The app's main menu lists the four different user types we previously described, from the simplest ("Full Map") to the most complex ("Full Visit"). Choosing "Full Map" gives the user access to a map of each floor on which they can zoom in and out. Zooming in on specific galleries allows the user to see the photographs and tombstone information of any artwork on view in that gallery.

When the user selects "From One Point to Another," they are directed to input their start and end points. Once they click start, the app will provide an overview of the route on the map from beginning to end. One handy feature is the ability to choose various routes that avoid crowds, stairs, or both, changes that can impact the route's length and duration.

Screenshots of the "From One Gallery to Another" process

Once the user arrives at their destination, a restart button appears and the user can navigate back to the main menu.

Screenshots of "From One Gallery to Another" step-by-step guidance (left) and "You've got your destination" screen (right)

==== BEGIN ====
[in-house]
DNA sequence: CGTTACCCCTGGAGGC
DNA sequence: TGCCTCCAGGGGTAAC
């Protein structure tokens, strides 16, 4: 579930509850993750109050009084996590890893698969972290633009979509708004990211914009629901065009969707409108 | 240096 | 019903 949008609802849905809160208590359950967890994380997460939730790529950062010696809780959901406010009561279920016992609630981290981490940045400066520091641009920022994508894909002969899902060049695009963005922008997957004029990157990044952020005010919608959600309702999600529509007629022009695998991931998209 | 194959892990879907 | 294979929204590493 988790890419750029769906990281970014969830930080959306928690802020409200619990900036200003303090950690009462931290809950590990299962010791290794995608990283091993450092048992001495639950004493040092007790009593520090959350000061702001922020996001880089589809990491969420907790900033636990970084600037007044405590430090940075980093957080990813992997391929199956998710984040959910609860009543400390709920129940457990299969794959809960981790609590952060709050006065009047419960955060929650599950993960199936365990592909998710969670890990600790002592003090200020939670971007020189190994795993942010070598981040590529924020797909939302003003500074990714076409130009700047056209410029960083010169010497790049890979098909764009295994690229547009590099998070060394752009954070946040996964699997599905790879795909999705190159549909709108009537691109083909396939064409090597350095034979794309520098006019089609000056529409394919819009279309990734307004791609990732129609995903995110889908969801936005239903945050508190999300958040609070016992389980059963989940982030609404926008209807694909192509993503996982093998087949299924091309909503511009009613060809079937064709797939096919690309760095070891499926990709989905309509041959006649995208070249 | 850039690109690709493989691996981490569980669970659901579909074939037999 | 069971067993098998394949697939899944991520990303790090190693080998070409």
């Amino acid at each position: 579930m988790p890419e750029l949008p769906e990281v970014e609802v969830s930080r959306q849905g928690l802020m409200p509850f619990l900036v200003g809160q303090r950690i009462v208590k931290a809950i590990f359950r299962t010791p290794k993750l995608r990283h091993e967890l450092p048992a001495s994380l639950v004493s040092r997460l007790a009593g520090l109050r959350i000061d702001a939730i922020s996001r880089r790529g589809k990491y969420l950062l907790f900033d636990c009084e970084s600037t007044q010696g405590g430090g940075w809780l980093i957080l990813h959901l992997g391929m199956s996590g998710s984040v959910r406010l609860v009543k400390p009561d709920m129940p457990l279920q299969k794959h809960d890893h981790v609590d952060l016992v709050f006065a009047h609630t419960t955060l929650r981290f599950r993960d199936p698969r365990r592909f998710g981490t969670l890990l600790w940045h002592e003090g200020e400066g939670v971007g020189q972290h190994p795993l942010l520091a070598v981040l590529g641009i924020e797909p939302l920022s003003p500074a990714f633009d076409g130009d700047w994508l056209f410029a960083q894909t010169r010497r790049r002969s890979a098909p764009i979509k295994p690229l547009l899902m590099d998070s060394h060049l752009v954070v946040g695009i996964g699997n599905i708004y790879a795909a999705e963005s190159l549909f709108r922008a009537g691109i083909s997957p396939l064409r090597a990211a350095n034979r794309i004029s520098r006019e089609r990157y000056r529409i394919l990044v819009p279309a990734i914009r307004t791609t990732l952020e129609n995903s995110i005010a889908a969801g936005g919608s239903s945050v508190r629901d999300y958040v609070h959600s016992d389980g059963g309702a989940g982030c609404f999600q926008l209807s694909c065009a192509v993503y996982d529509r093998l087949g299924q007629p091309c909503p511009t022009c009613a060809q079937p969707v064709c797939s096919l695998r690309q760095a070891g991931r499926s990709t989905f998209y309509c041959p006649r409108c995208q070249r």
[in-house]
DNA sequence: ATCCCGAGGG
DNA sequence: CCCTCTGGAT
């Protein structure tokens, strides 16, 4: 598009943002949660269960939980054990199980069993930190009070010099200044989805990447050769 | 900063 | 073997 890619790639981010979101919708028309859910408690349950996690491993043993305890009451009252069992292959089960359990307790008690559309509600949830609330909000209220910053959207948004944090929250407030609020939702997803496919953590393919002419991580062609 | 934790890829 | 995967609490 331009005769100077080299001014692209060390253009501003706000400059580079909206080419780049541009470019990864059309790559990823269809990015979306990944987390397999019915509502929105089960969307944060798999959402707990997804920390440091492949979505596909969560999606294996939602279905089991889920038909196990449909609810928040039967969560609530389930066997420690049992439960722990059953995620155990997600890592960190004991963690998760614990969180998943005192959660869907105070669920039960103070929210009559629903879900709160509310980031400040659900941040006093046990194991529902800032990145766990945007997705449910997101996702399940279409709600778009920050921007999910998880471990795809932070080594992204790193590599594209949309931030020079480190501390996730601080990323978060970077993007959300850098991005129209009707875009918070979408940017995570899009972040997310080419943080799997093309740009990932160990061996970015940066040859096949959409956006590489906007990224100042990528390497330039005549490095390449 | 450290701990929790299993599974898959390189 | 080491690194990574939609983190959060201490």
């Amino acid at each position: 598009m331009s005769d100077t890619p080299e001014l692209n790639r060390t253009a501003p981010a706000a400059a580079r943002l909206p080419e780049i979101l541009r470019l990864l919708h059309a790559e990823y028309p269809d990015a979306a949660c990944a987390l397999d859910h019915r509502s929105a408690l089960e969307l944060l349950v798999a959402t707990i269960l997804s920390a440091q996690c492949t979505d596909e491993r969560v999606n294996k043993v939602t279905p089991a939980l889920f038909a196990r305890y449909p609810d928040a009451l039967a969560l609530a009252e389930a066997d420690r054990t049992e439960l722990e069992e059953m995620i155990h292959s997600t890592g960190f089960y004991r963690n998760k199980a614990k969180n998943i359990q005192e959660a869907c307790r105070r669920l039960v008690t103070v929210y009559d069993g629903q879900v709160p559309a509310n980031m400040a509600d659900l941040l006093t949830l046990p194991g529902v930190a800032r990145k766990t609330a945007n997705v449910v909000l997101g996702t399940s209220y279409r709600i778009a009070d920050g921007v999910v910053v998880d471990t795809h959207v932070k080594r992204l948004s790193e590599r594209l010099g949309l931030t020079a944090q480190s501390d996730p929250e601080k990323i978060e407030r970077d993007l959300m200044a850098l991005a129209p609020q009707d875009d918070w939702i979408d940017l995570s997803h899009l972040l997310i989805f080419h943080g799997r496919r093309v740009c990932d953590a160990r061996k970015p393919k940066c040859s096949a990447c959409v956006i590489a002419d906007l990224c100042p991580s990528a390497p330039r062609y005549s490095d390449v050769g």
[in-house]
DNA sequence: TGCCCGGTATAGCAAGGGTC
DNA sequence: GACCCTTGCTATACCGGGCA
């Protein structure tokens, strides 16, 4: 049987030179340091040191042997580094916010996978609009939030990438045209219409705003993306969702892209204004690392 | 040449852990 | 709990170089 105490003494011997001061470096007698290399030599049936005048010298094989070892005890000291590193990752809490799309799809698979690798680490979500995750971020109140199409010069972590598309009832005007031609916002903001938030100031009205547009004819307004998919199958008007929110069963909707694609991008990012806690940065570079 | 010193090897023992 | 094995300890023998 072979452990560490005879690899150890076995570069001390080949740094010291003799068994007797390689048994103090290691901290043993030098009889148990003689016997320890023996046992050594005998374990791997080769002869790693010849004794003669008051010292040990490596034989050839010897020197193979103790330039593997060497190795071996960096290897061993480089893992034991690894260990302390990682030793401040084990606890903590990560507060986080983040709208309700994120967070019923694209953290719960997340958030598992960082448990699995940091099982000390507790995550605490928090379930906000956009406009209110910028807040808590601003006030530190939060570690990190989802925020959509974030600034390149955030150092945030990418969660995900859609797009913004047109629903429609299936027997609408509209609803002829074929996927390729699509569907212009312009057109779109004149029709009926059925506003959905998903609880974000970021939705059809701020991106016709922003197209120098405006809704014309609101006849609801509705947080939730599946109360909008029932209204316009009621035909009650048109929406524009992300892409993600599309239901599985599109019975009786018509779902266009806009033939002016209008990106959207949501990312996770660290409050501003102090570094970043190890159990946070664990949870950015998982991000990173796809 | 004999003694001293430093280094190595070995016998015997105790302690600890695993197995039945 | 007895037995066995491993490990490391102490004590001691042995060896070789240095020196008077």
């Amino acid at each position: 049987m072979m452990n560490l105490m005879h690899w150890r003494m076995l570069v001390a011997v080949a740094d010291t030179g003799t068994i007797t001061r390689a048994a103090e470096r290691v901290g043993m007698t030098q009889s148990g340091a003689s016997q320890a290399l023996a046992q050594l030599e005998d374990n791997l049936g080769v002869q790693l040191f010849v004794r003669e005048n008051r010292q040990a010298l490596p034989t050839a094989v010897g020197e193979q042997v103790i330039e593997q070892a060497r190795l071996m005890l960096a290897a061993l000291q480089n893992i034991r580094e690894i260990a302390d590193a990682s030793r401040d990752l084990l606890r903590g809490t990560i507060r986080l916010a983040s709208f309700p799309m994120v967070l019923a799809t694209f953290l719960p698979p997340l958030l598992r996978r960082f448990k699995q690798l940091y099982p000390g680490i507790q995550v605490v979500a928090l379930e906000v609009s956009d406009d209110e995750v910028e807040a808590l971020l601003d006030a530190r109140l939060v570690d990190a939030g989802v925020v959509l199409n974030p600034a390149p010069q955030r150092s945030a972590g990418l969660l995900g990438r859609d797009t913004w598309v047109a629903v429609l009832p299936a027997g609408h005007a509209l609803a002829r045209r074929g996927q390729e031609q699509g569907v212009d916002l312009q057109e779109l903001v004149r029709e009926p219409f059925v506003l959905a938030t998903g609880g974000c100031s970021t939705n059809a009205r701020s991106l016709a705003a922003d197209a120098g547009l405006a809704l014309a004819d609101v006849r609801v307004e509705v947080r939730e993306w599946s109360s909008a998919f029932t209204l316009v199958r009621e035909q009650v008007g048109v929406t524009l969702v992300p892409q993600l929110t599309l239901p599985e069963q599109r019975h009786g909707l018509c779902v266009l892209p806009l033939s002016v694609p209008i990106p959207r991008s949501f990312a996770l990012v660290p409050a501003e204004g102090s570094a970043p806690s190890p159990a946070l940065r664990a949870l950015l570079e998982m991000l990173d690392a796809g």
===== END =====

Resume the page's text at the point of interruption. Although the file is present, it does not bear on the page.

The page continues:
We also added other special features to make the experience easier. Guidance mode allows the user to skip to the next step, view details about a specific step, get help, or restart the navigation. For rooms with multiple doors, we created a help button that displays pictures of each selected door to help the user find the one they are looking for.

Next Steps and Final Thoughts

This project has built upon the previous wayfinding algorithm project, and we believe it can be easily picked up and taken a step further by our successors. There is quite a bit of work to be done before this project can become a real product for Museum visitors. Next steps should include an extensive user-testing period for the prototype we created, and the project can be taken a few steps further by adding the option to use the name of the gallery or artwork as a destination, or creating an audio version.

Working on this project has been a very interesting and rewarding journey. We have brought it one step closer to a final product, and I hope that it keeps evolving so that maybe one day I can use it to navigate the Museum as a visitor!


Department: Digital